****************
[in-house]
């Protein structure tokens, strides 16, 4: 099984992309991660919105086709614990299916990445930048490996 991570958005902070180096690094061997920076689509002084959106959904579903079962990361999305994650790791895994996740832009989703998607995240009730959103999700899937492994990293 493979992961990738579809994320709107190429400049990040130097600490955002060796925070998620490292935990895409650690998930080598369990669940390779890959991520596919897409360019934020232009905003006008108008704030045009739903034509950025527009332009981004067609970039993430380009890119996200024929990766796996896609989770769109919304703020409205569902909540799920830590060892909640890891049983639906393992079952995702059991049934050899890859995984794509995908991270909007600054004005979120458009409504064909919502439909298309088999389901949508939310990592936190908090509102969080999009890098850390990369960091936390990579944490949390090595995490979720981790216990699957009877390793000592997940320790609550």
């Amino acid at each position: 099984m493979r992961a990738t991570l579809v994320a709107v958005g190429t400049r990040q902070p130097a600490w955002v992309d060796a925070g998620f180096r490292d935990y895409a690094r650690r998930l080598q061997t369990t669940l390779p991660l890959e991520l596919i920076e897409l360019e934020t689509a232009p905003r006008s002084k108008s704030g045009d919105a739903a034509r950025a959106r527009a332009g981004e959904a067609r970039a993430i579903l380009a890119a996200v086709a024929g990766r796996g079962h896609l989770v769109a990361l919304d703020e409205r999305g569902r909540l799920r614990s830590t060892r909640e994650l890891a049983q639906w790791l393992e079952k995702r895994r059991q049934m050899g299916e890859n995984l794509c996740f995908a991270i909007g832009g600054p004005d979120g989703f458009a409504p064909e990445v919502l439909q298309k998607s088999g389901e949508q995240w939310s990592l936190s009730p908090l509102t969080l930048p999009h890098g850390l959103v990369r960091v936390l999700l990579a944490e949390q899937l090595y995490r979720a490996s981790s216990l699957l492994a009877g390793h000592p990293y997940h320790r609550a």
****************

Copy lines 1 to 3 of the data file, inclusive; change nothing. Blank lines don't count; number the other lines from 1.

[in-house]
């Protein structure tokens, strides 16, 4: 099984992309991660919105086709614990299916990445930048490996 991570958005902070180096690094061997920076689509002084959106959904579903079962990361999305994650790791895994996740832009989703998607995240009730959103999700899937492994990293 493979992961990738579809994320709107190429400049990040130097600490955002060796925070998620490292935990895409650690998930080598369990669940390779890959991520596919897409360019934020232009905003006008108008704030045009739903034509950025527009332009981004067609970039993430380009890119996200024929990766796996896609989770769109919304703020409205569902909540799920830590060892909640890891049983639906393992079952995702059991049934050899890859995984794509995908991270909007600054004005979120458009409504064909919502439909298309088999389901949508939310990592936190908090509102969080999009890098850390990369960091936390990579944490949390090595995490979720981790216990699957009877390793000592997940320790609550």
């Amino acid at each position: 099984m493979r992961a990738t991570l579809v994320a709107v958005g190429t400049r990040q902070p130097a600490w955002v992309d060796a925070g998620f180096r490292d935990y895409a690094r650690r998930l080598q061997t369990t669940l390779p991660l890959e991520l596919i920076e897409l360019e934020t689509a232009p905003r006008s002084k108008s704030g045009d919105a739903a034509r950025a959106r527009a332009g981004e959904a067609r970039a993430i579903l380009a890119a996200v086709a024929g990766r796996g079962h896609l989770v769109a990361l919304d703020e409205r999305g569902r909540l799920r614990s830590t060892r909640e994650l890891a049983q639906w790791l393992e079952k995702r895994r059991q049934m050899g299916e890859n995984l794509c996740f995908a991270i909007g832009g600054p004005d979120g989703f458009a409504p064909e990445v919502l439909q298309k998607s088999g389901e949508q995240w939310s990592l936190s009730p908090l509102t969080l930048p999009h890098g850390l959103v990369r960091v936390l999700l990579a944490e949390q899937l090595y995490r979720a490996s981790s216990l699957l492994a009877g390793h000592p990293y997940h320790r609550a």